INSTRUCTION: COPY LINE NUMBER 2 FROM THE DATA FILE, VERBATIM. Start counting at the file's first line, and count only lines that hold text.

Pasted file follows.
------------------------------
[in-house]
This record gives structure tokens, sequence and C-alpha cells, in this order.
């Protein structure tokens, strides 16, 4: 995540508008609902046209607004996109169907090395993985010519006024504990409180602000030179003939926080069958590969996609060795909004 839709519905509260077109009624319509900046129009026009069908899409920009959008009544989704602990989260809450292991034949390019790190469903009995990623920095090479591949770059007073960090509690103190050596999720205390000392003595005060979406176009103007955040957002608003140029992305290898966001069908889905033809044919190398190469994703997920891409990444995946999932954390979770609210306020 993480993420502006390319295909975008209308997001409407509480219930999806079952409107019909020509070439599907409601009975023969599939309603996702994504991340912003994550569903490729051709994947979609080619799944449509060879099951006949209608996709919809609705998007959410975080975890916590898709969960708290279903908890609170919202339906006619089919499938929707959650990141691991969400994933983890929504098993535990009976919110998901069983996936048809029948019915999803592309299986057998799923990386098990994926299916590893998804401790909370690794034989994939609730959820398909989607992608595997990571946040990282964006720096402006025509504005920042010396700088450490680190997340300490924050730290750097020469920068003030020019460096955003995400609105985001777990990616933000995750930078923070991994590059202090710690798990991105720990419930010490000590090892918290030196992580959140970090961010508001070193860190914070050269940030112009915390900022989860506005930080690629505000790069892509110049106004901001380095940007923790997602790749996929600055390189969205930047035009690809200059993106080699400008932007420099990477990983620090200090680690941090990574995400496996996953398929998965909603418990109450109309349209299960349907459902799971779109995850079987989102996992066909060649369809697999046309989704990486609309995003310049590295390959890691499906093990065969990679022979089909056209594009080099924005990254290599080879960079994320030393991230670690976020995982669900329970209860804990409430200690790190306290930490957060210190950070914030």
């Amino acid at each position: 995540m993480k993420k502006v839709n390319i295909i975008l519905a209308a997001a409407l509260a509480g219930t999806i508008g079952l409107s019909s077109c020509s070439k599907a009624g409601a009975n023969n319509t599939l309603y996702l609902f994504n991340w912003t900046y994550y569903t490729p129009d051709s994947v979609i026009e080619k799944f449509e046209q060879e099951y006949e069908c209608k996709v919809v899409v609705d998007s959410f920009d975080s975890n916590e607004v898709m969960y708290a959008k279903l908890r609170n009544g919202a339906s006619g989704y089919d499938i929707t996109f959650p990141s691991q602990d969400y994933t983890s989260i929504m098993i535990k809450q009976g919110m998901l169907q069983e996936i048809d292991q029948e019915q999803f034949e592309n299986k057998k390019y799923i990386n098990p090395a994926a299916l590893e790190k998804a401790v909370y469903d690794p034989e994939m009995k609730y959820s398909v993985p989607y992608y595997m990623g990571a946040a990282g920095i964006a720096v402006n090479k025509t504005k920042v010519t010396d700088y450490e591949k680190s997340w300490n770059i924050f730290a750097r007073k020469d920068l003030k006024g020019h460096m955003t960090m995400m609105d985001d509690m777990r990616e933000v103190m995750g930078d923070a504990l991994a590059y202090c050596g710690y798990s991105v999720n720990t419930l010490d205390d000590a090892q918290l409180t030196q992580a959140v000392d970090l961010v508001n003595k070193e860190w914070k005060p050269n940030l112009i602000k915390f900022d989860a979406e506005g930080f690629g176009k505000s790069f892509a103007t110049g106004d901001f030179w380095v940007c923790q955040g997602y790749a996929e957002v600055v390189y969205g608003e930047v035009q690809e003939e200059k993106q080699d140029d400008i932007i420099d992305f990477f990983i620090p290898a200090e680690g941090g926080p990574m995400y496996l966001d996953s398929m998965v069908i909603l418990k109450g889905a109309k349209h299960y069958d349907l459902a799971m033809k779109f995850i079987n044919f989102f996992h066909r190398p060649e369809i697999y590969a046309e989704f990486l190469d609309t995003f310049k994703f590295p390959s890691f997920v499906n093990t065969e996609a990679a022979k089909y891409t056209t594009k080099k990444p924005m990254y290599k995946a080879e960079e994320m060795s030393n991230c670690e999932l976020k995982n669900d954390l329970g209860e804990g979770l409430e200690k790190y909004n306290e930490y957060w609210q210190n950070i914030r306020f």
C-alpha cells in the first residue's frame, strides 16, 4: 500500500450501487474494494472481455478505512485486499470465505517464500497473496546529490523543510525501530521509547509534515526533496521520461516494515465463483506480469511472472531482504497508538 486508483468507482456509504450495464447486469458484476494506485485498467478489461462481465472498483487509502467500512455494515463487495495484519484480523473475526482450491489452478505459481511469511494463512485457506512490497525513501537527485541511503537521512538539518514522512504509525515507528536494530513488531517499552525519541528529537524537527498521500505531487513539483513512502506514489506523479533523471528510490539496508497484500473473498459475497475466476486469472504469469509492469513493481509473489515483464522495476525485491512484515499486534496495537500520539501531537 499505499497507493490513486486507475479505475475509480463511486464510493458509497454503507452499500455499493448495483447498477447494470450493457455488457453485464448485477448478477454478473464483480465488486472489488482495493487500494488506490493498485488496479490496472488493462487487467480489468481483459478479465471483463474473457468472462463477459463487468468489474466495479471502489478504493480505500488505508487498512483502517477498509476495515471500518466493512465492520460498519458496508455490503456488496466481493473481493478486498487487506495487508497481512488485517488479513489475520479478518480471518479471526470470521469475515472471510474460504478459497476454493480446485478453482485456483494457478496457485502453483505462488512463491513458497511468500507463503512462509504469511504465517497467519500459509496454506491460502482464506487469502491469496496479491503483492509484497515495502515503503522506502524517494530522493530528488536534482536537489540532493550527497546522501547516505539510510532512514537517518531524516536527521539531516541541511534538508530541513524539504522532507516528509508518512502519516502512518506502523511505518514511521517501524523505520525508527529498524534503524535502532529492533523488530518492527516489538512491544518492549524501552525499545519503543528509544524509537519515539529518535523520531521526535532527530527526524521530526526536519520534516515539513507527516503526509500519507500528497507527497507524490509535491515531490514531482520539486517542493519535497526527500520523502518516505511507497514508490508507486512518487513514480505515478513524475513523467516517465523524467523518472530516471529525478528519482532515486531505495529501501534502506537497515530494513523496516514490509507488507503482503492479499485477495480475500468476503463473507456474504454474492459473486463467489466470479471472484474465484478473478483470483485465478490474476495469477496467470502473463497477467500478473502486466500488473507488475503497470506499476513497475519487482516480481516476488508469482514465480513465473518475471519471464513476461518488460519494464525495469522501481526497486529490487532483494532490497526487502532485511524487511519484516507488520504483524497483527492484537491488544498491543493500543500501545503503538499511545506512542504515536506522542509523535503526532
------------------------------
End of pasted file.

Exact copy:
This record gives structure tokens, sequence and C-alpha cells, in this order.